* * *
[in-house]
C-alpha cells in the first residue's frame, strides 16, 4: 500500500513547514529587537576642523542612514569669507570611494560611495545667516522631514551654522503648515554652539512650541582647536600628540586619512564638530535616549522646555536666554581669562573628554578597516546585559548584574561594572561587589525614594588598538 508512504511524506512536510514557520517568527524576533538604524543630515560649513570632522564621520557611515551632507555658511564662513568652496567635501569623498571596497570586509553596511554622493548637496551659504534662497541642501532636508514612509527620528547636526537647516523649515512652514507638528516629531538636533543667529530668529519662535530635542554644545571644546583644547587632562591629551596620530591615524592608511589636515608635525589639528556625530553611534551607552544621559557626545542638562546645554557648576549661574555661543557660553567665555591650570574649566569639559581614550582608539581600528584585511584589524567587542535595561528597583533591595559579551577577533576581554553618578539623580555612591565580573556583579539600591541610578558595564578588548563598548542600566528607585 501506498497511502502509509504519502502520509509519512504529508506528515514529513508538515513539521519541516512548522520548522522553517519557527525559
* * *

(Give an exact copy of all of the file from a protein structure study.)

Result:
[in-house]
C-alpha cells in the first residue's frame, strides 16, 4: 500500500513547514529587537576642523542612514569669507570611494560611495545667516522631514551654522503648515554652539512650541582647536600628540586619512564638530535616549522646555536666554581669562573628554578597516546585559548584574561594572561587589525614594588598538 508512504511524506512536510514557520517568527524576533538604524543630515560649513570632522564621520557611515551632507555658511564662513568652496567635501569623498571596497570586509553596511554622493548637496551659504534662497541642501532636508514612509527620528547636526537647516523649515512652514507638528516629531538636533543667529530668529519662535530635542554644545571644546583644547587632562591629551596620530591615524592608511589636515608635525589639528556625530553611534551607552544621559557626545542638562546645554557648576549661574555661543557660553567665555591650570574649566569639559581614550582608539581600528584585511584589524567587542535595561528597583533591595559579551577577533576581554553618578539623580555612591565580573556583579539600591541610578558595564578588548563598548542600566528607585 501506498497511502502509509504519502502520509509519512504529508506528515514529513508538515513539521519541516512548522520548522522553517519557527525559